The Velveteen Rabbit


Tonight I read my children The Velveteen Rabbit. And I just had to stop and share with you the meaning behind it all.

“‘What is REAL?’ asked the Rabbit one day, when they were lying side by side near the nursery fender, before Nana came to tidy the room. ‘Does it mean having things that buzz inside you and a stick-out handle?’

‘Real isn’t how you are made,’ said the Skin Horse. ‘It’s a thing that happens to you. When a child loves you for a long, long time, not just to play with, but REALLY loves you, then you become Real.’

‘Does it hurt?’ asked the Rabbit.

‘Sometimes,’ said the Skin Horse, for he was always truthful. ‘When you are Real you don’t mind being hurt.’

‘Does it happen all at once, like being wound up,’ he asked, ‘or bit by bit?’

‘It doesn’t happen all at once,’ said the Skin Horse. ‘You become. It takes a long time. That’s why it doesn’t often happen to people who break easily, or have sharp edges, or who have to be carefully kept. Generally, by the time you’re Real, most of your hair has been loved off, and your eyes drop out and you get loose in the joints and very shabby. But these things don’t matter at all, because once you are Real you can’t be ugly, except to people who don’t understand.’

I’ll be 41 next month. It strikes me that this is a perfect description of growing older. It’s the love our children have for us and which we have for our spouses and best friends and relatives. We don’t see the surface; we see through to who they are inside.

I’m heading to Sedona tomorrow with my eldest son, to celebrate his emergence into double-digits (happy 10th birthday!) by hiking, kayaking and just being, the two of us, under the desert sun.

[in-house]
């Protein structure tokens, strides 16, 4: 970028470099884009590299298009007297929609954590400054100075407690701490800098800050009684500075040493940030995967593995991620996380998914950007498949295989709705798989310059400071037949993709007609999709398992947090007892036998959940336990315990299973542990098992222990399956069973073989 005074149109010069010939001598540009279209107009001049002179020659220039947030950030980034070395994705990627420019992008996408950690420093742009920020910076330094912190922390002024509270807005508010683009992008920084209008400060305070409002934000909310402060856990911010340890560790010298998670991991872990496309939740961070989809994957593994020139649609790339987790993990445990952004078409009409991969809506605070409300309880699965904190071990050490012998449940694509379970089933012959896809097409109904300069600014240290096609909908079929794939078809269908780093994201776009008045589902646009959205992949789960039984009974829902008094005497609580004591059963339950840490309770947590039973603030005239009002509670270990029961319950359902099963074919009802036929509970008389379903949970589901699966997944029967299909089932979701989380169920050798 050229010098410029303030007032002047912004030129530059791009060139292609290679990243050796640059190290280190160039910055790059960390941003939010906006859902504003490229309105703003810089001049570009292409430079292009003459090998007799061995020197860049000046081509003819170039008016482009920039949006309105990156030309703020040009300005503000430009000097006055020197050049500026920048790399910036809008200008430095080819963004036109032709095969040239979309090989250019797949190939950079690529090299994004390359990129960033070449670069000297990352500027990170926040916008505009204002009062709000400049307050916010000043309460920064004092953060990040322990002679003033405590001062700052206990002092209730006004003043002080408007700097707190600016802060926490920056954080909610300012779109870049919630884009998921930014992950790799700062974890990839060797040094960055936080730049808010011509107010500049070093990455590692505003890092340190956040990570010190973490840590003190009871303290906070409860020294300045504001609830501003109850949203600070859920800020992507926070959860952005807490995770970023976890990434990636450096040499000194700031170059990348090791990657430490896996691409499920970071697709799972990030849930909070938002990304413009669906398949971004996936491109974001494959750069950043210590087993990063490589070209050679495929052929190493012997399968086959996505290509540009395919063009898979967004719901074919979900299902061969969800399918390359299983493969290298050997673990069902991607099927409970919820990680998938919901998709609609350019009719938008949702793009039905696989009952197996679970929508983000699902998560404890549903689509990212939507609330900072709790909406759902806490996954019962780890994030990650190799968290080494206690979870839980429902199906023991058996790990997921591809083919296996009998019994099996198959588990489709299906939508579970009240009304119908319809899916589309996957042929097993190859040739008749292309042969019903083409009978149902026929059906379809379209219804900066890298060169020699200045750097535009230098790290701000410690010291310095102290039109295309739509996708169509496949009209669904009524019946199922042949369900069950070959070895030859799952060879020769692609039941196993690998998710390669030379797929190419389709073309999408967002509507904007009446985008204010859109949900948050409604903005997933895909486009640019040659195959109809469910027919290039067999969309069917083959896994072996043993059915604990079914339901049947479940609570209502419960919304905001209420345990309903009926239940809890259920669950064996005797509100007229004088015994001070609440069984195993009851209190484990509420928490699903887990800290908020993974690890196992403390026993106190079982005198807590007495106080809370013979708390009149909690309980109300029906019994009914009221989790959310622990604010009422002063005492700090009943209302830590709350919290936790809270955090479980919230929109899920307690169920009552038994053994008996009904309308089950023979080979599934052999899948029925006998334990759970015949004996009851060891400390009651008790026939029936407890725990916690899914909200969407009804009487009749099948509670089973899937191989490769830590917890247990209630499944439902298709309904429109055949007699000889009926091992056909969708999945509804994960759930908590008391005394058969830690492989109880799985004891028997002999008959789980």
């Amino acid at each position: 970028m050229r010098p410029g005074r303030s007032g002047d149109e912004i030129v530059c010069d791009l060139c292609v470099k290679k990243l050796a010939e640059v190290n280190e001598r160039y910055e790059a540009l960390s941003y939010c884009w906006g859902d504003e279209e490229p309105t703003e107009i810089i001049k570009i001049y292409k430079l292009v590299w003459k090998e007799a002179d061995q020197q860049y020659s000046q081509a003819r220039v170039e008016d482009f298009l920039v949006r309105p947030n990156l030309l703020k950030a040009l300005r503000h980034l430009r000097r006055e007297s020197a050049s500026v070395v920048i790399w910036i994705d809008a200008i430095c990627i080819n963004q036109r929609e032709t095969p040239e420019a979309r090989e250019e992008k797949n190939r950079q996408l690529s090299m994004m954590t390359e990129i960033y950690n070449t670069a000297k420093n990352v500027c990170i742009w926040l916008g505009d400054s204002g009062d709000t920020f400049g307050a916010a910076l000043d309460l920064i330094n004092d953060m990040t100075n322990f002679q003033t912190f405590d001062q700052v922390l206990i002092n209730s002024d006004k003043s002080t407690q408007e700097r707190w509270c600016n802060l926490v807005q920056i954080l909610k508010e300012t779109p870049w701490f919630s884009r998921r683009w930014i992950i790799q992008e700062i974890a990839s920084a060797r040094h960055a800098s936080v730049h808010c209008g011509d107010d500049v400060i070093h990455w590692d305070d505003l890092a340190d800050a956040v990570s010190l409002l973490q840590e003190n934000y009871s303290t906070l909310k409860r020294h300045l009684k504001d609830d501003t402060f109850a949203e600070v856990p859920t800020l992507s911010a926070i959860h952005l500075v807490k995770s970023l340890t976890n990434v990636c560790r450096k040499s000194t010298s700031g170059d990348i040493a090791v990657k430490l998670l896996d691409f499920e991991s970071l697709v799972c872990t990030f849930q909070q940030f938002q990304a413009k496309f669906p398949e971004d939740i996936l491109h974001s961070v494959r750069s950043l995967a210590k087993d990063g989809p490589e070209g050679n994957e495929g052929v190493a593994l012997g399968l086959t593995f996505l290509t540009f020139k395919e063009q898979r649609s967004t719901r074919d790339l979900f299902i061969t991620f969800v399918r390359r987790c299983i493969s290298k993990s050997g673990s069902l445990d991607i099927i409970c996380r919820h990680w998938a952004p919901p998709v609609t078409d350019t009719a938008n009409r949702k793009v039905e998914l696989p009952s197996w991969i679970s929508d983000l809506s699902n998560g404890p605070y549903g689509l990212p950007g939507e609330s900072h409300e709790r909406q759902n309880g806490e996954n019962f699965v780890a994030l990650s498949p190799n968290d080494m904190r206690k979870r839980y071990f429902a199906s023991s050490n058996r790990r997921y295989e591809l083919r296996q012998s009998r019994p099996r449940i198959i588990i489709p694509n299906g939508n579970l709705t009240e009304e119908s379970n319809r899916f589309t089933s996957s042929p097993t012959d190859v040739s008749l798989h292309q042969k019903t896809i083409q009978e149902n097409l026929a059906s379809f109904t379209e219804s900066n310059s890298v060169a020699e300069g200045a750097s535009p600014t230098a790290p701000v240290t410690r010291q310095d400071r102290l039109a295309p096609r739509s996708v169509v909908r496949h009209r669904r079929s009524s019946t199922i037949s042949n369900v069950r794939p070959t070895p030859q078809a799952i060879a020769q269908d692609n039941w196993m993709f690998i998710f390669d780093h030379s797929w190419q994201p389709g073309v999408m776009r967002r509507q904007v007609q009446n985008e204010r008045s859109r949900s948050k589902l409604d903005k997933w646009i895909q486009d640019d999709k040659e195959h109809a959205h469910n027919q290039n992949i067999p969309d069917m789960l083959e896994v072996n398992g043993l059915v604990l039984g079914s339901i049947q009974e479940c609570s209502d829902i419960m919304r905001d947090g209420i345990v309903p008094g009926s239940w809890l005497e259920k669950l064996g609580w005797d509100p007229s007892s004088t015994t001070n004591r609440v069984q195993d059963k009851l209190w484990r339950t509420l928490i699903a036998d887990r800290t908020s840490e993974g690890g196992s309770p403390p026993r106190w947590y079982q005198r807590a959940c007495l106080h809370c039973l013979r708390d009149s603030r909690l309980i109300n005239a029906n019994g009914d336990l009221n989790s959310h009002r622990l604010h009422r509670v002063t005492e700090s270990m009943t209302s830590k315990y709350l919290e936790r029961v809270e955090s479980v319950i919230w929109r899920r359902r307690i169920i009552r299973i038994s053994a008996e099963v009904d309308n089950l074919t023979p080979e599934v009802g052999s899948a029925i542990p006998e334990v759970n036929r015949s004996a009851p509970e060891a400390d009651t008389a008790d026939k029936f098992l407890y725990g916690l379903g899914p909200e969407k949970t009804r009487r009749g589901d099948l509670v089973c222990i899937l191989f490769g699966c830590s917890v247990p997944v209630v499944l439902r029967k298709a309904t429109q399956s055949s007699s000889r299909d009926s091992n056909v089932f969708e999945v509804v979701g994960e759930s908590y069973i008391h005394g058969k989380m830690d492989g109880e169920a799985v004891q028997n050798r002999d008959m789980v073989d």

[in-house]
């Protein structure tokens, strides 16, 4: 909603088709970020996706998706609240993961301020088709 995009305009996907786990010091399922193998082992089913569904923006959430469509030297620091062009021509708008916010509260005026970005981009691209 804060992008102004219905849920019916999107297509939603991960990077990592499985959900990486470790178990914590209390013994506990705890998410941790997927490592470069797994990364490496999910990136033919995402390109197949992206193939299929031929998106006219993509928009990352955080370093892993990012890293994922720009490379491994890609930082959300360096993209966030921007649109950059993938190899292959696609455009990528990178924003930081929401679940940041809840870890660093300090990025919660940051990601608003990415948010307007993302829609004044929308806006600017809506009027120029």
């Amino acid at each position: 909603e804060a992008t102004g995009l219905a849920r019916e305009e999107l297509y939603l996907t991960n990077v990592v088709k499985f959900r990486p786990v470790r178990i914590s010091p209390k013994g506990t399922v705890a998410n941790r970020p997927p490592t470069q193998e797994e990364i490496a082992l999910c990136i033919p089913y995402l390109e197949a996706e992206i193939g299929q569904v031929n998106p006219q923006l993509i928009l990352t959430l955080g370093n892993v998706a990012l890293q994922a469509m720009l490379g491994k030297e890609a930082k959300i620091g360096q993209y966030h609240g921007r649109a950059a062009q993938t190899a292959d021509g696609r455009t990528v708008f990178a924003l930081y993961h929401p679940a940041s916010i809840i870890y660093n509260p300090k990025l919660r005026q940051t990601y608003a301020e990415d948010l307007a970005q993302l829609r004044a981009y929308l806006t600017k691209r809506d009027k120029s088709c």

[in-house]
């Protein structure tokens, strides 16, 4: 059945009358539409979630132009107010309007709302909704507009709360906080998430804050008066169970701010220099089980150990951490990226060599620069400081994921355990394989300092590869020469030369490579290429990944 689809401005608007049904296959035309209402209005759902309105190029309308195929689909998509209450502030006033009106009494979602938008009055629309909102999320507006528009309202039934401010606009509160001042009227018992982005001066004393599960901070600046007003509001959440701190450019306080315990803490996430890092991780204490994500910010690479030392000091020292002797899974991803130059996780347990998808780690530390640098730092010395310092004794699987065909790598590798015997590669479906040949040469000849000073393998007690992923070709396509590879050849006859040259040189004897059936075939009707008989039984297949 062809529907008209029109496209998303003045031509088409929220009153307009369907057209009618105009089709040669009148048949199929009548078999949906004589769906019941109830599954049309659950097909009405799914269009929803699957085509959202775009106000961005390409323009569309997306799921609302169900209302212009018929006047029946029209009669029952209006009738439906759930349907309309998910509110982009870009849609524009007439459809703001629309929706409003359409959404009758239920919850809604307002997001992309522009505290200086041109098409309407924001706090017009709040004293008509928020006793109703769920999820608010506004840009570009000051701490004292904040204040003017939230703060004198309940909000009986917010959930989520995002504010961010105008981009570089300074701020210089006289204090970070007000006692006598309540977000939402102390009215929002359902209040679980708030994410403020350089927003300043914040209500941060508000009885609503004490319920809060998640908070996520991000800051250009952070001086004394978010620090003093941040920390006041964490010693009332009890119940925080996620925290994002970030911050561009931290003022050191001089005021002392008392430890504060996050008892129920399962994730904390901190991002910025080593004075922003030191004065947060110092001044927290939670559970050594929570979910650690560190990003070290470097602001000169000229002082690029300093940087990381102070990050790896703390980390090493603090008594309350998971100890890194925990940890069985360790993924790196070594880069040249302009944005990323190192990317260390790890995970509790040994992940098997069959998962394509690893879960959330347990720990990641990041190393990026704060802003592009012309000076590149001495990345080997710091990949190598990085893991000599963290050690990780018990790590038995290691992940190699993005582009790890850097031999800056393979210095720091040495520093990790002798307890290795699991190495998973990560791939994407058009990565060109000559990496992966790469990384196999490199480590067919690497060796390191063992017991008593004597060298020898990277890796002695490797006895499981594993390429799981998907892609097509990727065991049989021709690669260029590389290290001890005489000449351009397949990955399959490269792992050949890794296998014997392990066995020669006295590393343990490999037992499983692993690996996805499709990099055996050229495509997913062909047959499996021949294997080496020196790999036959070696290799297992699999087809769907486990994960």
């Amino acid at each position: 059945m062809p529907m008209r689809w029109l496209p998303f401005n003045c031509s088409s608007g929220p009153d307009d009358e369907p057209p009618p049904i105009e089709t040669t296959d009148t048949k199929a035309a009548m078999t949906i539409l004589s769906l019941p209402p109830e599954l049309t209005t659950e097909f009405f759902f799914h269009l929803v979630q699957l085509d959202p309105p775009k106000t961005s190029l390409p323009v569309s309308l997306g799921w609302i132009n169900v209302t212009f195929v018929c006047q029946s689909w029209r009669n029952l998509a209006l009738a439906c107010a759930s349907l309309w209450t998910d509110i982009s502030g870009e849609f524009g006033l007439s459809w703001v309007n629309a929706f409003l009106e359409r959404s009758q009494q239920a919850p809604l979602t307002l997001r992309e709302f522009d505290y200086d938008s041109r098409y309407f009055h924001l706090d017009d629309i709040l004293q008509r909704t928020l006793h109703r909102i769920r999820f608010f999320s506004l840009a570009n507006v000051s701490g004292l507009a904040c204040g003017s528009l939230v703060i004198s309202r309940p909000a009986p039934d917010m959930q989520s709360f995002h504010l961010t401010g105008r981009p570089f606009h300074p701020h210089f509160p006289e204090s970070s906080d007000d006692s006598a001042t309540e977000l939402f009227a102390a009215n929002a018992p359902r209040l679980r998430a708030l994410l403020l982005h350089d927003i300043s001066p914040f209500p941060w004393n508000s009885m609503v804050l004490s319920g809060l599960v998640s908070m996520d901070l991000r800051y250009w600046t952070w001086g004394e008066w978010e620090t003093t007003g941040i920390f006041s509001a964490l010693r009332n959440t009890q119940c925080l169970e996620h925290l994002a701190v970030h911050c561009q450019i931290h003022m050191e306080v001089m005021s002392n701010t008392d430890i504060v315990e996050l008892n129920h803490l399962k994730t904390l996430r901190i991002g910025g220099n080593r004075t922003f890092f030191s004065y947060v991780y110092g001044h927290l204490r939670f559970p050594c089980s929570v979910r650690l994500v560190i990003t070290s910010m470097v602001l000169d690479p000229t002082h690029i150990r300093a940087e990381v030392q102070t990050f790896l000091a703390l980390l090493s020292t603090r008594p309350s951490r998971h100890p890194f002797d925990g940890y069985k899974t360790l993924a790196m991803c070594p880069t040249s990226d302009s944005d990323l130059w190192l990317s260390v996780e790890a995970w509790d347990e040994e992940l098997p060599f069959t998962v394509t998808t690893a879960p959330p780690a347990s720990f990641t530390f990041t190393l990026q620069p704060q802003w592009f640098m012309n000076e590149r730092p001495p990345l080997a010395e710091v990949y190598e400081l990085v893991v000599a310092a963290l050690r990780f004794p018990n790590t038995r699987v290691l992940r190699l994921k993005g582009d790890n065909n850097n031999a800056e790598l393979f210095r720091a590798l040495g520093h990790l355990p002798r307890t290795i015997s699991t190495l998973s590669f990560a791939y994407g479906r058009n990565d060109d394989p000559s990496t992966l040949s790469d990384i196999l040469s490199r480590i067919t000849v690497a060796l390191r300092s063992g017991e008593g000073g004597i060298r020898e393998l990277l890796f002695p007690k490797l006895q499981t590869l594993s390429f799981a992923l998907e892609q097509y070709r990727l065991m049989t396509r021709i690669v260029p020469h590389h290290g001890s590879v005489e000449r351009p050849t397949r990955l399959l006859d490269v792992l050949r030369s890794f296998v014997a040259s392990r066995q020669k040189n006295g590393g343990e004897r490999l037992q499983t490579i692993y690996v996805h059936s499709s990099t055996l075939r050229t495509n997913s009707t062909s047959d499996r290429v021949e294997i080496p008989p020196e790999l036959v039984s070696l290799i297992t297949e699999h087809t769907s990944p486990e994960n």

I don’t recall this book from my own childhood. But then childhood is the magic of not seeing the ends of things, but rather the experience of each and every moment, like a butterfly clipping by or a frog in a puddle or a puddle by itself, with or without rain boots.

It’s when we are worn with years and the insults that have been flung at us and we have been cautioned to shut up and sit down and wait our turn and no you can’t have that and don’t be silly, get a real job, something that will help you survive. That’s when we start to see this definition of REAL.

But it isn’t until you hit midlife, I believe, that it really sinks in. And you become brazen enough to just BE WHO YOU ARE.

That’s the best time. That’s when it means something.

“That was a really good story,” I said as I closed the book.

“Yeah.” All the children sighed. The lights on either side of the bed were yellow in the night. Outside, rain pattered against the windows. The air-conditioning blew constant. Today was 90 degrees.

For a minute, we just sat, basking in the glow of a universal truth of a well-told story. And then we continued with life-as-usual, before tucking in each child, kissing their soft cheeks, and turning out the light.

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